As small businesses mature, so do their accounts receivable operations. Business growth inevitably means more money coming in. And while a business might have several transaction portals, they also need billing software for accountants to execute invoicing tasks. Thankfully, the landscape for digital billing software is growing mature in the era of ecommerce and global synergy.
With no shortage of billing software out there, businesses need to ask themselves which ones have the features and capabilities that are vital to their accounting operations. It’s not enough for these platforms to issue invoices and provide a means of payment—they also need to account for the many complexities of business operations at the global level.
Here’s a closer look at the maturing landscape of accounting software and what, specifically, businesses need to be aware of as they select invoicing and payments software.
Traditional apps include major payment options
Even the earliest and simplest billing software focused on the most important objective: getting paid. To that end, they offered (and continue to offer) numerous payment rails. These can include any or all of the following:
- Automated Clearinghouse (ACH) transfers
- Wire transfers and international wires
- E-checks and direct deposit options
More modern and sophisticated billing software will include these major payment options, as well as those rising in popularity and convenience. Digital wallet integration, for example, enables businesses to bill customers and receive payments directly into a digital wallet.
The mode of payment becomes especially important when considering the global economy. ACH transfers might not be possible when dealing with a partner halfway across the world. Likewise, some businesses may prefer to use digital wallets to maintain several forms of currency, to avoid exchange fees when paying those funds forward in the future.
The rise of third-party integrations
The concept of an “accounting tech stack” is something that’s quickly gaining traction in the modern age of digitized business operations. It’s not enough to have accounting software like QuickBooks or Botkeeper—businesses also need support software that creates synergies with these core platforms.
The ability of billing software to integrate with other software and platforms in a tech stack is imperative. Having billing operations siloed doesn’t help accountants—and, in fact, creates more work for them. Instead, they need software that’s smart enough to communicate with core accounting programs, to ensure billing data is automatically tabulated and organized in the company’s general ledger.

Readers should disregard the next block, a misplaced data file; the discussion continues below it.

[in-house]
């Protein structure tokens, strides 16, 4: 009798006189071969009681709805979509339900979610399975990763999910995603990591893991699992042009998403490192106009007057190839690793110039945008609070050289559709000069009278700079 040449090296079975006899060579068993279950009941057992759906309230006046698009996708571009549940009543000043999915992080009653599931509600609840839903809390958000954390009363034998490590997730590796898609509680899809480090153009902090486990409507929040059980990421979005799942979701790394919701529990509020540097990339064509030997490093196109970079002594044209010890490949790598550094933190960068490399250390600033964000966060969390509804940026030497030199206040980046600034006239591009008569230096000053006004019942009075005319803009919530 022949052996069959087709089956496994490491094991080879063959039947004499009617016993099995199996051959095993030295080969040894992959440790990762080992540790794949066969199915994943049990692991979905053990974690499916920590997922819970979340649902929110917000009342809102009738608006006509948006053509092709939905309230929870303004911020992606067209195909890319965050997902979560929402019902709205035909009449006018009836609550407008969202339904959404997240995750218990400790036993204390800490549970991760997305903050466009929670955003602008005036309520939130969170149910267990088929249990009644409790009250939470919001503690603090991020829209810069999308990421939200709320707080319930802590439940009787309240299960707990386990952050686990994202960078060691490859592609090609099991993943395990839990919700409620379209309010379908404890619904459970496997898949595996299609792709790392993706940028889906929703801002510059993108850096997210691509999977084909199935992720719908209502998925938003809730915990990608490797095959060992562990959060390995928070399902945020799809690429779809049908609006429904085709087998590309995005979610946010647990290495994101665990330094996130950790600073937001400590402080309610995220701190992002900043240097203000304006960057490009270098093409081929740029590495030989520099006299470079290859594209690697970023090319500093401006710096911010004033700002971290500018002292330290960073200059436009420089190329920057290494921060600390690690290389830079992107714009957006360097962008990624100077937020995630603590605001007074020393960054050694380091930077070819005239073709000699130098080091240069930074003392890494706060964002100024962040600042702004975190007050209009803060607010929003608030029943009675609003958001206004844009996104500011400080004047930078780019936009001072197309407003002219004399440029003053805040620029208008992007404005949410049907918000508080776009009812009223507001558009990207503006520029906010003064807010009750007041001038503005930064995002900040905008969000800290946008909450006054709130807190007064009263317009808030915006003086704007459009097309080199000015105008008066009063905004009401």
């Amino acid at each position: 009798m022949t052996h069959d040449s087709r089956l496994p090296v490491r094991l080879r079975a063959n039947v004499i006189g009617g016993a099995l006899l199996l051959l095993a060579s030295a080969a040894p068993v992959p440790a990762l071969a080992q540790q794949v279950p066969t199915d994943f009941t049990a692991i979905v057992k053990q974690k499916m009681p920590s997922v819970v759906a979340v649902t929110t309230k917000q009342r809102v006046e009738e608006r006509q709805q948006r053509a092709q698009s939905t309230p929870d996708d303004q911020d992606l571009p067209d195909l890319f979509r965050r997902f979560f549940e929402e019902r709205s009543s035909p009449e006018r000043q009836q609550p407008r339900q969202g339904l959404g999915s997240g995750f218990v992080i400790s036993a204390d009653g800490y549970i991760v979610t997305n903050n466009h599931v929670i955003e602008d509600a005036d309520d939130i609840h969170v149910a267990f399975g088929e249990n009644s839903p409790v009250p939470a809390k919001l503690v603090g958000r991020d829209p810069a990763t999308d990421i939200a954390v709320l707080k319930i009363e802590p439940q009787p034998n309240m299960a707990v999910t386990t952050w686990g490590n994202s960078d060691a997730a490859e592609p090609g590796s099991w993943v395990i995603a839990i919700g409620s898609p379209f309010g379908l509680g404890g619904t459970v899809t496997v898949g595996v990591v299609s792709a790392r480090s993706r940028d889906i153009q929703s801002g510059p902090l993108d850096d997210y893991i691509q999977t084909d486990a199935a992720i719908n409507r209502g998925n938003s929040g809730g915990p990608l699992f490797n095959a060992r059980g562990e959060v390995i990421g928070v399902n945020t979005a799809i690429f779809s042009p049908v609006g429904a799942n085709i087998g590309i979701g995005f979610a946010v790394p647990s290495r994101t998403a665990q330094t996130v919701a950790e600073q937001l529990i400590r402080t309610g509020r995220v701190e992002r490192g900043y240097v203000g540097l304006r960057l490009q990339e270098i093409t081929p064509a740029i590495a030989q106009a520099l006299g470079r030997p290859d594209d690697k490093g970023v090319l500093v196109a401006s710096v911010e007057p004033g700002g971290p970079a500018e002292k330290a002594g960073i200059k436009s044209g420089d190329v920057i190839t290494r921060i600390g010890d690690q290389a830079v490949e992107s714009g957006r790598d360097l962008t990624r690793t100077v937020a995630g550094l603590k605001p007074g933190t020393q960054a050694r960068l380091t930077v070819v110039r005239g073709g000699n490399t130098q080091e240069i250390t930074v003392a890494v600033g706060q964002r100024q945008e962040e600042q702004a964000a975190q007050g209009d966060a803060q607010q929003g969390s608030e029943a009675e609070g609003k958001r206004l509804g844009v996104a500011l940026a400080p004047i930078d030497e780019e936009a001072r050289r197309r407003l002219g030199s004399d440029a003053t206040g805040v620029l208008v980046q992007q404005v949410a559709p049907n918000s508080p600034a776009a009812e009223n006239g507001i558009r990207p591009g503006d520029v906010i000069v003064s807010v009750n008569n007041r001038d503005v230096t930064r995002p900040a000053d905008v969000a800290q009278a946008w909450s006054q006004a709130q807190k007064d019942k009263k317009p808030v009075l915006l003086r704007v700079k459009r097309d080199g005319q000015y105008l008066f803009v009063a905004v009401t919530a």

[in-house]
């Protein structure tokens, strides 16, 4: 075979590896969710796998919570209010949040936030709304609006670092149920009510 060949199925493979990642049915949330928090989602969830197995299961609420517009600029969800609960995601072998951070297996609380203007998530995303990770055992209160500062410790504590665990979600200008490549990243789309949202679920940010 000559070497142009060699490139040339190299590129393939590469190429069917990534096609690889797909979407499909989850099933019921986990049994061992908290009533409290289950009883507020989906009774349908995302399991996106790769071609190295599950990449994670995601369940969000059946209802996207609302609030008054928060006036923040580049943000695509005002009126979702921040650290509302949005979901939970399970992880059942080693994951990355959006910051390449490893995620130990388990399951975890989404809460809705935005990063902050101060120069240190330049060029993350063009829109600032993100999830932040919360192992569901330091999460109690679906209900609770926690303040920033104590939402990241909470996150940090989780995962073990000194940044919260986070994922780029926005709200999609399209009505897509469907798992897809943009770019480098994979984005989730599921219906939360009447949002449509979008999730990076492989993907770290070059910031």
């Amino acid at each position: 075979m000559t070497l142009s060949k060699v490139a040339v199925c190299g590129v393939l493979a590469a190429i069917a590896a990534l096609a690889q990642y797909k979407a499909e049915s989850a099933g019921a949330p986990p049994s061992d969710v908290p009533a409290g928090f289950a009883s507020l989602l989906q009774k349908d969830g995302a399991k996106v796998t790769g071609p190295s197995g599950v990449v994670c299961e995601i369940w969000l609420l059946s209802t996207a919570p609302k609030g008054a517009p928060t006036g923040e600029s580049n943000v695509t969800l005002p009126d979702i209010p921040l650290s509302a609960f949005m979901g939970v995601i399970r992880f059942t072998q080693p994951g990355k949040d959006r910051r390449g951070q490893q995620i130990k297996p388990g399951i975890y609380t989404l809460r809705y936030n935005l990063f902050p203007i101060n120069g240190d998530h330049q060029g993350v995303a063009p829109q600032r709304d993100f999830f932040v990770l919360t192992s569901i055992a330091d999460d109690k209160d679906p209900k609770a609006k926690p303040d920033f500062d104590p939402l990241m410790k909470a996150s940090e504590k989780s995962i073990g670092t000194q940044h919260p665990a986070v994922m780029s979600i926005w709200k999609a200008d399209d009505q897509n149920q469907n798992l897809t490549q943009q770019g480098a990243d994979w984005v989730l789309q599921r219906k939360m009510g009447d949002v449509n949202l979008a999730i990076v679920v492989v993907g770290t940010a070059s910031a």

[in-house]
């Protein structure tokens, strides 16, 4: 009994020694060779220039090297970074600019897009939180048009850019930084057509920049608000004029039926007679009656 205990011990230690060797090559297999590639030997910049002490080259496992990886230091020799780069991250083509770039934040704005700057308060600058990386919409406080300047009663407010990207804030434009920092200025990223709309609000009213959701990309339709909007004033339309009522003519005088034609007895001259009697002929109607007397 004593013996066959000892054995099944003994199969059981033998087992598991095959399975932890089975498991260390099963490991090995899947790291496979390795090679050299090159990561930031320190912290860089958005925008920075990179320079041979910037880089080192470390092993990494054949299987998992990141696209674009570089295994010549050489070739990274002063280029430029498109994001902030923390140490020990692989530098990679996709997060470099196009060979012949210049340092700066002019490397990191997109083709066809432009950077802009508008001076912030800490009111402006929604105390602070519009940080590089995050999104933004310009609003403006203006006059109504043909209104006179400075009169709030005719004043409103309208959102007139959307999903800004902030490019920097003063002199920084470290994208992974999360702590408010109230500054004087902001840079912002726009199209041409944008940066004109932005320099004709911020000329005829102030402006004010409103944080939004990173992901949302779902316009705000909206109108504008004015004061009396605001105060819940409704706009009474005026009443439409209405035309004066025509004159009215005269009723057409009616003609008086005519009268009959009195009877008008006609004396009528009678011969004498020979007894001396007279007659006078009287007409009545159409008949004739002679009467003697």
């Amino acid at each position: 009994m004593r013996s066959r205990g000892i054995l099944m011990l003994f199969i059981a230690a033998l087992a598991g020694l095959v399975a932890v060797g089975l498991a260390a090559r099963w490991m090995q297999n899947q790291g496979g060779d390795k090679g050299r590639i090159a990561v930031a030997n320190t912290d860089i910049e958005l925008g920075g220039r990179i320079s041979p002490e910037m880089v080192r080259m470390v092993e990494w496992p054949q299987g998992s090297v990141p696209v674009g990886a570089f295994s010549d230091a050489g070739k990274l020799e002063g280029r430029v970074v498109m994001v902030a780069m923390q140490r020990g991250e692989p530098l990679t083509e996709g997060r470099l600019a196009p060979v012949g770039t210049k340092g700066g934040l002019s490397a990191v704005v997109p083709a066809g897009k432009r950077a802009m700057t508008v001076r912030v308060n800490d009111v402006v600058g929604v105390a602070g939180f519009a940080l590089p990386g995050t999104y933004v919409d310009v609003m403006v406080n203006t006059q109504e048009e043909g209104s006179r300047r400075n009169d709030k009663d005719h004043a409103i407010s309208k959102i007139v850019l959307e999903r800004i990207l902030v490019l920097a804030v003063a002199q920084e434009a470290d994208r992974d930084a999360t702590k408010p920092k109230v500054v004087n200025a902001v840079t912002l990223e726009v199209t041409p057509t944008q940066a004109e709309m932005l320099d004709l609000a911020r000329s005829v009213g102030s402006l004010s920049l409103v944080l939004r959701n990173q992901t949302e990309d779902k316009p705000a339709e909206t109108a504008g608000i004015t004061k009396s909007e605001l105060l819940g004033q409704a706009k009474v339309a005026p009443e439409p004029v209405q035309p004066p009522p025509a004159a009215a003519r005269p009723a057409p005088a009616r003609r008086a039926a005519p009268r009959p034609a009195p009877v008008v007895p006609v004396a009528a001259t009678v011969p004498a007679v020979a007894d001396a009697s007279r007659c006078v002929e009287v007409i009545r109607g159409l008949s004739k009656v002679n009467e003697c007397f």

This demand for third-party integration is also important as the ecosystem for services grows. Setting up billing subscriptions, attaching special terms to invoices or interfacing with different online portals all requires a level of integration that demands API access and the ability to customize connections. Thankfully, most modern billing software for accountants offers such functionality. Without it, there wouldn’t be much point to using them!
Optionality is an important factor for accountants
When it comes to the billing software itself—its features, capabilities and UX—accountants have their fair share of options. It’s up to every accountant to understand the scope of the business’ billing operations and to choose software that supports them. For example:
- One-time vs. recurring payment automations
- Customer profiles for rates, terms and stipulations
- Ability to auto-calculate fees, such as exchange rates
- Instant reconciliation to QuickBooks or similar
These features and numerous others—in conjunction with diverse payment rails and integration synergies—are what distinguish top-tier billing software for accountants from those struggling to innovate. And, when it comes to functionality, accounting professionals will quickly learn which programs are helpful vs. which ones are “good enough” or even a hindrance.
Transparency is paramount in billing software
Above all—and any accountant will agree—transparency is vital. Your choice of billing software needs to provide full visibility at all times. This goes beyond registering transactions and sending them to the general ledger. In the case of software like Veem, it means showing the status of payments in transit, for real-time visibility into where, exactly, a payment is. This feature is paramount in today’s commercial landscape, where commerce happens in real-time, all the time.
If your business is exploring billing software for accountants or expanding the accounting tech stack to include third-party software that makes it easier to do business globally, make it a point to test drive Veem.
Schedule a demo of Veem today and see for yourself how important robust billing software is—especially if you need to account for an increasing number of cross-border payments.